FRONT ROW VS. FRONT BENCH. Tamara likens the front bench in parliament to the front row at fashion week - both are built on status and hierarchy. In the fashion world, being relegated to rows B, C or (the horror!) D - let’s not even sully ourselves with mention of General Admission [*shivers] - means being considered less important. Which is crazy. We’re all important. But the fact remains, the fashion industry is about power just like the political arena is. Ah, human nature. Annoying eh? But that’s what’s so refreshing about Fashion ROUNDtable. See what I did there? There ain’t no head of a circle, peeps.
The 1922 COMMITTEE is a UK parliamentary group of Conservative backbench MPs. “Its main function is to keep the leadership of the party informed of the mood of Conservative backbenchers. The group meets every week when Parliament is in session and gives backbench Tory MPs the chance to air their concerns, report on constituency work and coordinate legislative agendas,” via The Week. The group has the ability to determine a Tory leader’s fate before the electorate has a chance, via the New Statesman.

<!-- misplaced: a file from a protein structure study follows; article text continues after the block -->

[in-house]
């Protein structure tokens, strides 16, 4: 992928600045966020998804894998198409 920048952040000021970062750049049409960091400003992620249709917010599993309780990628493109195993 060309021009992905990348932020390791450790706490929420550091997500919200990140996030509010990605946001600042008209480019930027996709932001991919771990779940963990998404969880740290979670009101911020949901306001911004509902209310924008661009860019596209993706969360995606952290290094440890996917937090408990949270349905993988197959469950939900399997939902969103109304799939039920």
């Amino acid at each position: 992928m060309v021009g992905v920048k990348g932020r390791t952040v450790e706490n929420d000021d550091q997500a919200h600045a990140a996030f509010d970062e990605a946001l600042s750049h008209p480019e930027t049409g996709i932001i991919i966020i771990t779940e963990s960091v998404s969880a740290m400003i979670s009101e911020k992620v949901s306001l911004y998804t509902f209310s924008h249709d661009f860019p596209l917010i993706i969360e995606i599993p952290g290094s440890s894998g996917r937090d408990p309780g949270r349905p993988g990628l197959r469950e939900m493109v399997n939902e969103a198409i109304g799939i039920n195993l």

HILARY BENN is the Labour MP for Leeds Central. He chairs the Exiting the European Union Select Committee. This is what he feels about Brexit: “I was, and still am, a passionate remainer, not because Europe is perfect but because cooperation with Europe is essential. I think the decision the country has made is a profound mistake which will have far reaching consequences for Britain’s influence in the world and for our economic future. But as a democrat, I accepted the result. “ Via HilaryBennMP.com
The MESS THAT IS BREXIT At the timing of writing no one knows what the hell is happening. Fact. “The UK is due to leave the EU on 29 March - right before the Easter holidays. We still don't know how Britain will leave the EU - with a deal, or without,” reports BBC. We might see a general election. As of December, “Theresa May has bought herself more time to win round MPs skeptical about her Brexit deal by delaying a key vote in the House of Commons — but all outcomes are still on the table. May conceded in her statement to the House of Commons Monday that the deal would, as it stands, be rejected by a "significant margin." Opposition parties are against the deal; over a hundred Conservative MPs — both Leavers and Remainers — also oppose it; the Democratic Unionist Party that props up Theresa May's government is against. In favour: the rest of the Conservatives' 315 MPs and, possibly, a low number of Labour MPs fiercely committed to delivering Brexit for Leave voters in their constituencies. Not enough to win. Could the country demand another referendum and vote to Remain? Unlikely. But if that did happen, The European Court of Justice has ruled that he U.K.'s declaration under Article 50 to leave the EU can be withdrawn unilaterally, without the permission of other EU countries - only there would no going back.